FIG. 4 is a perspective view of the two-piece catheter tent.

DETAILED DESCRIPTION

OF THE INVENTION

The present invention provides a portable environmental control chamber which provides gas, as needed, to encourage healing and prevent infection at a wound site. The environmental control chamber, acting as a one-piece device as show in FIG. 1A, comprises a clear gas impermeable continuous film (10) having two ports (20) that provide an inlet (20a) and an outlet (20b) for gas and optionally a third port (20c) for connecting to a catheter; and a contiguous adhesive border (30) applied to the inner perimeter of the film (10), wherein the adhesive border (30) is optionally covered by a release liner (40). The chamber is placed over the wound to provide a gas rich environment. The gas is applied in either a continuous or non-continuous fashion with a pressure clip (50). The gas may be any gas that meets the intended purposes. In the hyperbaric chamber, the gas is preferably oxygen. In the catheter tent, the gas is preferably an inert gas. Most preferably, the gas is nitrogen.

In another embodiment of the present invention, the environmental control chamber is a two piece device as shown in FIGS. 2A, 2B, 3 and 4, comprising a clear gas impermeable continuous film (10) and having a gas inlet port (20a) and a gas outlet port (20b) and optionally a third port (20c) for connecting to a catheter, wherein said clear gas impermeable film (10) is attached to a removal system (60) having a top side (62) and a body side (64) to which is attached an adhesive (30), and an optional release liner (40).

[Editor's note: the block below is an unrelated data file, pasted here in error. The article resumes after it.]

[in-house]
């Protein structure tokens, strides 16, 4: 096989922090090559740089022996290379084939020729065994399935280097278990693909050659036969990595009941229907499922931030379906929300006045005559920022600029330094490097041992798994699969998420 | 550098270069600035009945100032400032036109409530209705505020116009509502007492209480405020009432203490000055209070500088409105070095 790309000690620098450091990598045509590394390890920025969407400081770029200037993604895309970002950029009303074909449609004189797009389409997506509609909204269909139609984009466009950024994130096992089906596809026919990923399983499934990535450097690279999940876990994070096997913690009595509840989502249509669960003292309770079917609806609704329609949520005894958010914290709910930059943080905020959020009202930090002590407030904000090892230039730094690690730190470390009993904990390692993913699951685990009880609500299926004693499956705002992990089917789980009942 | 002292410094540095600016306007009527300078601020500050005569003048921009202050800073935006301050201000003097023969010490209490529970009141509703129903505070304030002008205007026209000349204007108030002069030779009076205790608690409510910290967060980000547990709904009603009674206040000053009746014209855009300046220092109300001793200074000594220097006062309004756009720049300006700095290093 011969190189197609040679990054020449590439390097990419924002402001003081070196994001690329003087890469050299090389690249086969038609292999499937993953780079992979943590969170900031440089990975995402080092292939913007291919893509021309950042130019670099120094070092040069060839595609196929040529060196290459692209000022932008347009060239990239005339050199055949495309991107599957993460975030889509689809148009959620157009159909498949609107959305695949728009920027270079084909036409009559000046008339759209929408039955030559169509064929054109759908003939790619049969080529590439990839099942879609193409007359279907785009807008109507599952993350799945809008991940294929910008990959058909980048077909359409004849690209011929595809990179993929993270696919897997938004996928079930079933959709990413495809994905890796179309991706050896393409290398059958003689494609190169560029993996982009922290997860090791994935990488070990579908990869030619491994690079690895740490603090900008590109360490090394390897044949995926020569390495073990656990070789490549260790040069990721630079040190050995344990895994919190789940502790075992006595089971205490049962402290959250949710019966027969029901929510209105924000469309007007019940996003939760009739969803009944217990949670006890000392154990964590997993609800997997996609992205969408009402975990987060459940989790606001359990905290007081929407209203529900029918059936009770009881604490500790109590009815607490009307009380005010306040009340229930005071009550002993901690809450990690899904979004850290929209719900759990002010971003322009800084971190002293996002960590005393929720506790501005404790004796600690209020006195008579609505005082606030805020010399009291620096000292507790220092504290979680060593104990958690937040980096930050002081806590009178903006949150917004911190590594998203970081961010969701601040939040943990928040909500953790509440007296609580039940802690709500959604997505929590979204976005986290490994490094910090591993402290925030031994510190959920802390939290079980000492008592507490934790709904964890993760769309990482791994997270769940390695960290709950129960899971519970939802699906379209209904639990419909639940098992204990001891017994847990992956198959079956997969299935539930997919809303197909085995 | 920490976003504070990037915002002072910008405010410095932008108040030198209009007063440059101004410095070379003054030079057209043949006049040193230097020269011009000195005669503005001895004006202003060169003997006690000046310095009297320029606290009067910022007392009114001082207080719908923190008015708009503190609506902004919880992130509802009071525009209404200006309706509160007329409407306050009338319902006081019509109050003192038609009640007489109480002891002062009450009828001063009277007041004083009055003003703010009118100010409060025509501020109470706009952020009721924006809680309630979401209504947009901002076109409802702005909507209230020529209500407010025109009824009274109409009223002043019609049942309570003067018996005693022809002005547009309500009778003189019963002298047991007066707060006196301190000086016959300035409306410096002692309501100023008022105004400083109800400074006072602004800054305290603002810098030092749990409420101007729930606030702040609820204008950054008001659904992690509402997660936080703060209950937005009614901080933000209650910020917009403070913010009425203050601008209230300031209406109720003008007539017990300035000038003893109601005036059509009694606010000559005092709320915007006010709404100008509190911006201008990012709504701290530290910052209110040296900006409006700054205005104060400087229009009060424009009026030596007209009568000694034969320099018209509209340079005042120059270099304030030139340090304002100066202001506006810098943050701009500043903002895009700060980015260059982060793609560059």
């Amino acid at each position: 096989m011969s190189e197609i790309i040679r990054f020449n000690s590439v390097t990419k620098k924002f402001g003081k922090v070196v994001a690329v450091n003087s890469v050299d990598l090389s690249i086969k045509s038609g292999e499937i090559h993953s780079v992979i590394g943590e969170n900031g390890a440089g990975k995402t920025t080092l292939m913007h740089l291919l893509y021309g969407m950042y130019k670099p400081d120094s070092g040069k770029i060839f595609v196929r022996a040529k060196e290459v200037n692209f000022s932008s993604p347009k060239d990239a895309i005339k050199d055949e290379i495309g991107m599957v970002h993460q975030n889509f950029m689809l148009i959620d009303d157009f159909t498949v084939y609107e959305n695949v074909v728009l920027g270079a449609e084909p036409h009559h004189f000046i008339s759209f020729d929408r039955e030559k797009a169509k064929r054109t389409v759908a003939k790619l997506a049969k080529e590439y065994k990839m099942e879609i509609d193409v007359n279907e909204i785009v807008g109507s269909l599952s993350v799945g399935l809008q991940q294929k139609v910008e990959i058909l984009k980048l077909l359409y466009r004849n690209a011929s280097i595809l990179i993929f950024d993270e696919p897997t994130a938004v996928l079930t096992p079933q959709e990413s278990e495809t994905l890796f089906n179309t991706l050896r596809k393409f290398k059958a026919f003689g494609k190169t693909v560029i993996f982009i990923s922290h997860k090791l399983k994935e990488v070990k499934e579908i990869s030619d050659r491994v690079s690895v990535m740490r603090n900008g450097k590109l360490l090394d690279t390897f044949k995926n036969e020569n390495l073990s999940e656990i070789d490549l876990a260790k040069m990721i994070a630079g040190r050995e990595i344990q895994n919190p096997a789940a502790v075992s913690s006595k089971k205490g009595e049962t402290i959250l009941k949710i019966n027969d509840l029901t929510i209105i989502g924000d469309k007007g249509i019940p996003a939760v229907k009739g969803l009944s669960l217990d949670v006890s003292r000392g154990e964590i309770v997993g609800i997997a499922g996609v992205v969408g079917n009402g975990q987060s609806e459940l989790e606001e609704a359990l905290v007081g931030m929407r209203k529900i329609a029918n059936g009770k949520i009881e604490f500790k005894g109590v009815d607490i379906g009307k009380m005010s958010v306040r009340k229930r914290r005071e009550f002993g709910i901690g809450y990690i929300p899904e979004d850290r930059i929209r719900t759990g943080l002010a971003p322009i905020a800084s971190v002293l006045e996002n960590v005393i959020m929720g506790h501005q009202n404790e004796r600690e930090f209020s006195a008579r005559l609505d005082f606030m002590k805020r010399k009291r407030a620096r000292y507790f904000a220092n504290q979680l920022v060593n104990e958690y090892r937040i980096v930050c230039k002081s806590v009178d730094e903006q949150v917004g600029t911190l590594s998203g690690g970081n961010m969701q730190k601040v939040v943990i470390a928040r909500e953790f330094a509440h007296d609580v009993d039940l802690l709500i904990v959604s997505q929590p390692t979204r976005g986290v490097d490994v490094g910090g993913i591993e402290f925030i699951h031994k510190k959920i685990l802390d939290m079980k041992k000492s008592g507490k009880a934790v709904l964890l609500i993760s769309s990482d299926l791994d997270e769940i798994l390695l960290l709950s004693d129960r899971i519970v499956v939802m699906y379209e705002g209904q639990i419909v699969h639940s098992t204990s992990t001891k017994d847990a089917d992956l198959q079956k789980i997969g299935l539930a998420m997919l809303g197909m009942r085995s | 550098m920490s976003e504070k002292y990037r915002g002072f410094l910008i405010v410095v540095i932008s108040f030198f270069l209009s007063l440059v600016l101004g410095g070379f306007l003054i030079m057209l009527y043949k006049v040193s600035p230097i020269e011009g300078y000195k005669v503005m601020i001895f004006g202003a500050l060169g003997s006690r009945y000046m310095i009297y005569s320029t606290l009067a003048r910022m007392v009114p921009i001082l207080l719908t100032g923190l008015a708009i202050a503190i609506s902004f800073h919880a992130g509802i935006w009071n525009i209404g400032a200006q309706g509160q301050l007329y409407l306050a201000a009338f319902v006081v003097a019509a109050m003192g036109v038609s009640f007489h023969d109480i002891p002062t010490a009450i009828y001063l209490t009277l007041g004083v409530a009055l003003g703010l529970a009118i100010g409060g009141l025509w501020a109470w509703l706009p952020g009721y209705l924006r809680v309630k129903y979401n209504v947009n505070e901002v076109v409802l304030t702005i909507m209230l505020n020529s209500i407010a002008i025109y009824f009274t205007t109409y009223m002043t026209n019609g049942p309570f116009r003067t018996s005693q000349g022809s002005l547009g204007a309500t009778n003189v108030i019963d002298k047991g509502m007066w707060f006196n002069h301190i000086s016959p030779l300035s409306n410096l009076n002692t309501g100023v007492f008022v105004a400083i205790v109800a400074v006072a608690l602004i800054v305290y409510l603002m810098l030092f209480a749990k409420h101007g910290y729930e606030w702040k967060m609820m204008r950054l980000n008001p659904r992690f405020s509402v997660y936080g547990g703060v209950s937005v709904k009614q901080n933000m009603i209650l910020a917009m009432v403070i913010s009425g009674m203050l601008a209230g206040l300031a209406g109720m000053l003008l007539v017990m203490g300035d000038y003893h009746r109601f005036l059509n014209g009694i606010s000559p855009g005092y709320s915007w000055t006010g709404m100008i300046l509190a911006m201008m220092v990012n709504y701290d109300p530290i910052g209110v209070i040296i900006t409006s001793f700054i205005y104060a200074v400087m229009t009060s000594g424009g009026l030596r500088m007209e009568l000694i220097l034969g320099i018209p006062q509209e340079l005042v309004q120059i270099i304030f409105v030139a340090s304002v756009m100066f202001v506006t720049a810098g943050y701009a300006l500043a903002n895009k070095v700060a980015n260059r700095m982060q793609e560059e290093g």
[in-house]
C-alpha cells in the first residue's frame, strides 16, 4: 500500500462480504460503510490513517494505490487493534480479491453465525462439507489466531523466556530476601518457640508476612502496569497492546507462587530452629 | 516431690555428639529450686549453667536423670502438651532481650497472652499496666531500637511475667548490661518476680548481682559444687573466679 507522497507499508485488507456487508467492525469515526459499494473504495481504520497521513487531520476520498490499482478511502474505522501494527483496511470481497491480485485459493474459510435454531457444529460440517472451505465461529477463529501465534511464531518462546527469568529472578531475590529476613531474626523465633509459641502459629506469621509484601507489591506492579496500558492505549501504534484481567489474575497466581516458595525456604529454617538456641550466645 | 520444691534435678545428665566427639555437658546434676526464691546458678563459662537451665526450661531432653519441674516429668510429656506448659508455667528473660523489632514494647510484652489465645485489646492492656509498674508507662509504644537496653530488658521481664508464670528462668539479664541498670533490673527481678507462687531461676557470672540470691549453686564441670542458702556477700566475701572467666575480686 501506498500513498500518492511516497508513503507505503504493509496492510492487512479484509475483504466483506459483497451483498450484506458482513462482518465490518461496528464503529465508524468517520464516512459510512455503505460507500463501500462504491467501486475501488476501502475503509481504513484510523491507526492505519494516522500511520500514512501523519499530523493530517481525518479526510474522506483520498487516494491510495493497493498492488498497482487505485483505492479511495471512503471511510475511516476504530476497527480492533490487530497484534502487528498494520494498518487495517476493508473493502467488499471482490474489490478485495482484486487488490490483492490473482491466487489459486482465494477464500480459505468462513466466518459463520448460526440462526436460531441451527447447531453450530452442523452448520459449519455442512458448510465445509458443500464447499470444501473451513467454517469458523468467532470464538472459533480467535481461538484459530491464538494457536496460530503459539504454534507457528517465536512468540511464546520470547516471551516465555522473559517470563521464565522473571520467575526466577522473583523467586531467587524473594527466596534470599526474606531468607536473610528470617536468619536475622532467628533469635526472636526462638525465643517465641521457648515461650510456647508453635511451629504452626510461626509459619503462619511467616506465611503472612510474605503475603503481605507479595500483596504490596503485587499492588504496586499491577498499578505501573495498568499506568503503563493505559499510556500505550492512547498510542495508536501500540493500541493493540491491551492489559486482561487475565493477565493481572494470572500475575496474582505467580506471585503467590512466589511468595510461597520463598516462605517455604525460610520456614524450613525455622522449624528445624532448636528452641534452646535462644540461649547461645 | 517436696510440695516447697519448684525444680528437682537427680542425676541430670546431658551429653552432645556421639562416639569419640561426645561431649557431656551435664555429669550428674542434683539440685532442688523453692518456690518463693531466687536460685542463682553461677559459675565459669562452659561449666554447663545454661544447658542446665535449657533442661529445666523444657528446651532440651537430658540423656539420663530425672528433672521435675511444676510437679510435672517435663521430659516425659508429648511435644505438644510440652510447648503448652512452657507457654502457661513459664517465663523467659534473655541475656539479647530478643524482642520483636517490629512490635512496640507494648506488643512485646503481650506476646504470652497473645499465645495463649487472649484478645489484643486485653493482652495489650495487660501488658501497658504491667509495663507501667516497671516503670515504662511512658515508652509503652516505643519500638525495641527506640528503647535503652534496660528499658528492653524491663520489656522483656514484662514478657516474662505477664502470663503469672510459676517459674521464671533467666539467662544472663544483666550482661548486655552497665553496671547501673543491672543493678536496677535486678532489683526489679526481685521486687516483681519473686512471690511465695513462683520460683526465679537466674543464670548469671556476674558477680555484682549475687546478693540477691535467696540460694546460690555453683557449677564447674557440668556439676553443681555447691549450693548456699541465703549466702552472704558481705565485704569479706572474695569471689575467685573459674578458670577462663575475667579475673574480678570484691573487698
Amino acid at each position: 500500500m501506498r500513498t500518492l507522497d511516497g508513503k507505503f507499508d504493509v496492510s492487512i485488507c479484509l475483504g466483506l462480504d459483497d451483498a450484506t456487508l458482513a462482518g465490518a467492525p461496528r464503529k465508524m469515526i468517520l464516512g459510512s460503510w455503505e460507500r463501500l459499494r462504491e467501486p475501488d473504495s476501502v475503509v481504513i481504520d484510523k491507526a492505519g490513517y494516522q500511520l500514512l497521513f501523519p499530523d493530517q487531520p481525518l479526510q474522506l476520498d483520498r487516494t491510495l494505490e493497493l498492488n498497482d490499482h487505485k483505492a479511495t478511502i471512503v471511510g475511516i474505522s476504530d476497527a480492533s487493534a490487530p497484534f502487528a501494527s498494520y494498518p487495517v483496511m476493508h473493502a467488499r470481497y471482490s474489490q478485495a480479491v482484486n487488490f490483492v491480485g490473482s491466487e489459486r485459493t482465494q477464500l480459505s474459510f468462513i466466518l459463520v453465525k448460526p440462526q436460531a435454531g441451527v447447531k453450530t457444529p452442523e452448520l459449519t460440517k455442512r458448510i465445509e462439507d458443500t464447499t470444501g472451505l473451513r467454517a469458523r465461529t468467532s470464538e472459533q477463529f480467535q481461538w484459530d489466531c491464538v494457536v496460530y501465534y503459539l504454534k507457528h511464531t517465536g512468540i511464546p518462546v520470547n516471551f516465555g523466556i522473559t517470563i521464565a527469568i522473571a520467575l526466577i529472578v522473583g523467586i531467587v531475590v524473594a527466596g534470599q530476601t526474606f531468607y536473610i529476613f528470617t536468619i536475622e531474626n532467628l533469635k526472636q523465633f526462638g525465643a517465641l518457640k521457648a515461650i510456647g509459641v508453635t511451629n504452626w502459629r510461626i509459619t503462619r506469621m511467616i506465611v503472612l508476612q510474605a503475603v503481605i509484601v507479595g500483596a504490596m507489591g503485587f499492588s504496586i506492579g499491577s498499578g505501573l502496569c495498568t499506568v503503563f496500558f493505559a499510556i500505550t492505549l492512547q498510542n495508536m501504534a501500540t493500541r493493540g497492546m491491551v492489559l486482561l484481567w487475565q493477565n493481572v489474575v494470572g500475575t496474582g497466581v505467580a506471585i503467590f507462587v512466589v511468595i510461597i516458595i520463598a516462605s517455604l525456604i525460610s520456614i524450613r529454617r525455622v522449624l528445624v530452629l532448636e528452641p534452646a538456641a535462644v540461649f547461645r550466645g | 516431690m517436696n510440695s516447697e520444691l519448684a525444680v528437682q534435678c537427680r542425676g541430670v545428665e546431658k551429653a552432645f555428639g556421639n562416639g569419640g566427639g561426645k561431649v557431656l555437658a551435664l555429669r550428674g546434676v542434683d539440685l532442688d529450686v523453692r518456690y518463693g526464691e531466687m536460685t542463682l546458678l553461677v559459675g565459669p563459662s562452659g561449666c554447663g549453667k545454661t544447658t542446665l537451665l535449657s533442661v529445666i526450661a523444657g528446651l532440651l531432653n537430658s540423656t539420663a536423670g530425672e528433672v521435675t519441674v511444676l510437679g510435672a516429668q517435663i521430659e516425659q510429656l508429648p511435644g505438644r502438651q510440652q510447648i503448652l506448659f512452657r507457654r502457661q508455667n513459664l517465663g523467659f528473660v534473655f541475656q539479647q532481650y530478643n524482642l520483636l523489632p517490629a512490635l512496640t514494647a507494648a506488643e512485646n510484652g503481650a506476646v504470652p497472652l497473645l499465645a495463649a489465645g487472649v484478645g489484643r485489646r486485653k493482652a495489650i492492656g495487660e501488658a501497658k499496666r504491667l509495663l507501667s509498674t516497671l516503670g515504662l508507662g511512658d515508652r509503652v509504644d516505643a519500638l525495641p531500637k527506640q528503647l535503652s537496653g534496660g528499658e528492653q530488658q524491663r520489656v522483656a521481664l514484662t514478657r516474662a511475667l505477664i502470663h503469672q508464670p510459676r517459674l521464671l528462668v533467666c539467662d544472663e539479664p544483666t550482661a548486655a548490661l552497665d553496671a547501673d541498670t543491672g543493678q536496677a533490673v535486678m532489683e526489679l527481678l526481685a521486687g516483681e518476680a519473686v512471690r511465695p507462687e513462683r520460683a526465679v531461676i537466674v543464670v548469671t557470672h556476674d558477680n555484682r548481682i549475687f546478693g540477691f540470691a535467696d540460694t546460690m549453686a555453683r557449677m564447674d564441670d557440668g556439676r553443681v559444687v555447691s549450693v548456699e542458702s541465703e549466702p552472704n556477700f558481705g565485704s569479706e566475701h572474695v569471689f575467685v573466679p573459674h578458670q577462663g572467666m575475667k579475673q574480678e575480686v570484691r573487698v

The gas film (10) may be any film that is clear and impermeable to gas selected from the group consisting of polyurethane, polyvinylidene fluoride, thermoplastic rubber, polyester, and multi-layer laminates. The gas impermeable film (10) may be vacuum drawn to provide an expandable pocket for acceptance of the gas as shown in FIG. 1B. The film (10) may be taught as shown in FIGS. 2A, 2B, 3 and 4 or it may be an expandable pocket that provides a cavity for the gas such as shown FIGS. 1A and 1B. Preferably, the film (10) is flexible to provide comfort to the patient. One skilled in the art will appreciate that the film (10) may be any width that allows it to remain clear, expandable, flexible and impermeable to gas.

The removal system (60) may be any system that allows the top side (62) and body side (64) to be separated, such as VELCRO™ or a male-female flange. As shown in FIG. 3, the removal system (60) is preferably a flange system having a top side (62) and a body side (64) that allows the top side (62) flange to be removed while the body side (64) flange with the adhesive (30) remains on the patient. The chamber top, which comprises the top side flange (62), the film (10) and the ports (20), is removed to allow cleaning of the wound and changing of a separate hydrocolloid dressing, if any, while minimizing the loss of barrier properties and providing comfort to the patient. The two-piece environmental control chamber may be used continuously up to seven days. The one-piece device may be used continuously for up to three days. The male-female flange may be any flexible plastic that maintains its shape, such as polyethylene or EVA.

The clear gas impermeable film (10) is attached to the removal system (60) on the top side (62), either the interior or exterior. One skilled in the art will appreciate that the attachment method is dependent upon the material used for the removal system (60) but may be any method that provides a complete seal between the film (10) and the top side (62) of the removal system (60). In to preferred embodiment, the gas impermeable film (10) is welded or molded to the top side (62) of the male-flange.